George & Albert

At 94, George, Longest

Resident of Greenway

Albert Edward Morgan

5 April 1908 – 6 July 2015

Picture of George in company of some young friends

Picture by DAVID SWIFT,  from Mosman Daily

During this time he did not see Irene for four years and two weeks after he returned from the war they got married. They moved to Australia in 1951 from England and the following year, on October 27, they became the first people to move into Greenway. He is the longest standing resident of the housing commission complex.


Mr Leaper worked hard as a carpenter, both with Leighton and as a subcontractor, and the couple toured the world on cruise ships. “We had a wonderful life together,” he said. He retired in 1981 but maintains a busy schedule as he still drives a car, buys his groceries, does all his cleaning and keeps his apartment in immaculate condition. And when asked what the secret to his good health is he said: “I don’t know. Just plodding along.” “I got a lot of aches and pains. A lot of people are a lot worse off than me so what have I got to complain about really? I just keep pressing on,” he said.

Why war veteran and widower George Leaper, 93, has stopped trying to chat to people.


“IT’D be nice to have a chat.” George Leaper isn’t asking for much. The 93year-old war veteran would simply like to enjoy a friendly conversation when he is out on his regular walks.


But he has given up as he has found time and time again that people are more interested in their mobile phones and laptops.


“They don’t want to say anything,” he said. “I sat on that seat yesterday and a woman came down and sat beside me. I said: ‘Oh, did you have a nice walk across the bridge?’ and ‘Oh yes, very nice’. “And then out comes the phone.”


Mr Leaper lives alone as his wife Irene died in 2007.

They could not have children and he has one friend left in Sydney. “They’re all gone,” he said.


He often walks from his home in Greenway Housing Estate to Milsons Point station where he watches the birds from a seat under the shade of a tunnel. He wishes people would talk more often to him and to each other and feels people do not have time any more. “I got to the stage I don’t bother (approaching people). New people come into the flats, they don’t want to talk,” he said. “I can go in and out of there and not see anybody. It’s amazing. I don’t worry as long as I get the paper every day and I read that. And I get my soccer on Friday nights. I’m all right.”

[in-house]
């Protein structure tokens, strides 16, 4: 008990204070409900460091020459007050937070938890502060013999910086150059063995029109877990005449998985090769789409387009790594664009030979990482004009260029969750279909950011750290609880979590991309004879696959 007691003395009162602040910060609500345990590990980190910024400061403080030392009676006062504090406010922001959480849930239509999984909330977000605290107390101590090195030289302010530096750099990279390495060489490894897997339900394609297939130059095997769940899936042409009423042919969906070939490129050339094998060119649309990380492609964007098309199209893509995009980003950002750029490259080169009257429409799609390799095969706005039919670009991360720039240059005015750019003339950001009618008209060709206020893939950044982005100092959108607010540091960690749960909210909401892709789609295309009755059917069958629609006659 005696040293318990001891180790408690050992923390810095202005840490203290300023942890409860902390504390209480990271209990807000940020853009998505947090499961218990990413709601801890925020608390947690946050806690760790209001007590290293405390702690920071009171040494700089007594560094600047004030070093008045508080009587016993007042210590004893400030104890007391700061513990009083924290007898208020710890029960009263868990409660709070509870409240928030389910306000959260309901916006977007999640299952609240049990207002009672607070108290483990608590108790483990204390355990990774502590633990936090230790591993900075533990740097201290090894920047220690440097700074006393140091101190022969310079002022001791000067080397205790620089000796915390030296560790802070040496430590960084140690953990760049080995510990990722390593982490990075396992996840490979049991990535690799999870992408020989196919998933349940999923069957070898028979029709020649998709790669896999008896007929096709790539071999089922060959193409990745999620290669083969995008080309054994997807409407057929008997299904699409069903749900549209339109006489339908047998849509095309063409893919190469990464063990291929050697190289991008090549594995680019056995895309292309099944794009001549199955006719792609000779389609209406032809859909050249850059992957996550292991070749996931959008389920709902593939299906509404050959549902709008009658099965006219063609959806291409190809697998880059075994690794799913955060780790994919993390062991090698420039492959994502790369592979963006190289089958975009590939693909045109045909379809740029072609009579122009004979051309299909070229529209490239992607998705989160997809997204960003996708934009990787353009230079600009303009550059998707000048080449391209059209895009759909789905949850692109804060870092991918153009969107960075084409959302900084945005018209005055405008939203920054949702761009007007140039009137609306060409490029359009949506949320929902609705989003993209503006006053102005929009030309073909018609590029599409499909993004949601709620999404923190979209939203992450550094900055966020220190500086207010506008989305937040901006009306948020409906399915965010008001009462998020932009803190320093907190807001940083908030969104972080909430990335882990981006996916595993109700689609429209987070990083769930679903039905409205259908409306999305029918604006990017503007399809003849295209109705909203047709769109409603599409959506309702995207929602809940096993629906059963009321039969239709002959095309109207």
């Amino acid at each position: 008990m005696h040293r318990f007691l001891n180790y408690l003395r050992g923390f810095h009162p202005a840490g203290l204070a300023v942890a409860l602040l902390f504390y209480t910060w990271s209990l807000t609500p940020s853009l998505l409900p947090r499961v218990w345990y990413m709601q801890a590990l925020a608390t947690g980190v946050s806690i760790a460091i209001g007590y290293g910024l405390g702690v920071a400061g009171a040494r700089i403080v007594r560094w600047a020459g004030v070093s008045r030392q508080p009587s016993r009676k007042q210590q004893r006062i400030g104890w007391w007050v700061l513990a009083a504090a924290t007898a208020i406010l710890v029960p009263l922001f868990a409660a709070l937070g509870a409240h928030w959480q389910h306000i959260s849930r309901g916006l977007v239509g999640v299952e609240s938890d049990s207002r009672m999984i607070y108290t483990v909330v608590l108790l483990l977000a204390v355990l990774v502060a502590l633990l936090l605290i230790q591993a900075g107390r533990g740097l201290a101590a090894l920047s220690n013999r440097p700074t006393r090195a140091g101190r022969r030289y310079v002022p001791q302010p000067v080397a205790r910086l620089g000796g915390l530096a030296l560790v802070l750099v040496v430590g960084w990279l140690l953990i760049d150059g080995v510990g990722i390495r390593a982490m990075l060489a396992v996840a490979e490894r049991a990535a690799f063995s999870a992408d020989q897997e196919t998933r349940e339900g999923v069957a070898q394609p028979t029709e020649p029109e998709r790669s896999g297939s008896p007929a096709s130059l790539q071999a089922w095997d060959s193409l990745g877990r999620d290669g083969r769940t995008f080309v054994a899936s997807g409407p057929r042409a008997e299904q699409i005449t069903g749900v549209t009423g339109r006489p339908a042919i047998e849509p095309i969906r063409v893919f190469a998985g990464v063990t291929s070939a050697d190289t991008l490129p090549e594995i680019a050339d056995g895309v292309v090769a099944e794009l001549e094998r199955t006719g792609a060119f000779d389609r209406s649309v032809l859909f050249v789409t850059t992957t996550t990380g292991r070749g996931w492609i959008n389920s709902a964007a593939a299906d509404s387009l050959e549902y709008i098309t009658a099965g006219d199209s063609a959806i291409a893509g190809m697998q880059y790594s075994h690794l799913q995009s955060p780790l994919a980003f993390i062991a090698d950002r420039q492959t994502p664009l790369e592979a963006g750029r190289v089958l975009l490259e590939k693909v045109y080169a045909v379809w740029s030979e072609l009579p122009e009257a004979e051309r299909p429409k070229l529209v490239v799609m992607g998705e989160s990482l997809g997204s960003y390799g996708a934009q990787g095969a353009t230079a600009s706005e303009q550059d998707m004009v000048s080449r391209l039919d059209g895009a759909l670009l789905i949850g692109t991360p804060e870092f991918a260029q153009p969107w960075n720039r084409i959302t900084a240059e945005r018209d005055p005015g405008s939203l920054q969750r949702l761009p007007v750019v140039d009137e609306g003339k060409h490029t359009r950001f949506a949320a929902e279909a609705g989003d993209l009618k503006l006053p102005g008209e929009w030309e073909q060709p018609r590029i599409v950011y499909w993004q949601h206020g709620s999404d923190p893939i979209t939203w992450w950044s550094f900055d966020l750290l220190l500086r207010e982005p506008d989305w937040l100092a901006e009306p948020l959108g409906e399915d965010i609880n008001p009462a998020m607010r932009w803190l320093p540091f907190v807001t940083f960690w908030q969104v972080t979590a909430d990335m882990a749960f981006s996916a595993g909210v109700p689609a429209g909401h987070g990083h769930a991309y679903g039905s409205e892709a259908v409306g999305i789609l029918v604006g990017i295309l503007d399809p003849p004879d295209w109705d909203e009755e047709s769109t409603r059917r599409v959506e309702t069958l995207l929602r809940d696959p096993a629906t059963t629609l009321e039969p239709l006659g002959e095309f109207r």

Mr Leaper is filled with stories from his life.

He served as a carpenter for the RAF in World War II and travelled with the forces to the Middle East and Italy.

Albert was born in Wales and lived in London for 24 years. In 1952, he took a sea voyage across the Pacific Ocean and found his way to Gunnedah, a country town in northeast New South Wales.


He lived in Greenway for 54 years, more than half his life. He said Kirribilli and Milsons Point hadn’t changed at all in over half a century.  Albert had fared well too.


So, what’s the secret to living a long life?


In his younger years, Albert played badminton, tennis and football. “I’ve been pretty active,” he said.


Albert also credits the women in his life for his health. “I had a good wife for 70 years and one week. And a good daughter who is 78.”


Albert met his wife at a dance, during a holiday in Wales.


“I asked her for a dance and that was it,” he says. “We had a comfortable life. We enjoyed life.”


The way to maintain a happy marriage, according to Albert, is to understand each other and to bury the hatchet before bed.


“Never let the sun go down on your wrath. We had our tiffs, we disagreed, but we never carried it overnight.”

With sadness we advise that Albert Morgan passed away on Monday evening, 6 July 2015, aged 107.  Albert was the oldest resident at Greenway Housing Estate, and had lived there for 57 years.


Born in Pentre, South Wales on 5 April 1908, Albert saw a lot change in his long life.  He was married to Olive for 70 years.  He passed away peacefully at the Royal North Shore Hospital on Monday 6 July.


Albert will be remembered not only for his age, but also his sense of humour, and cheeky personality.


A Thanksgiving and Memorial Service was held at Kirribilli Neighbourhood Centre on Thursday 9 July 2015.



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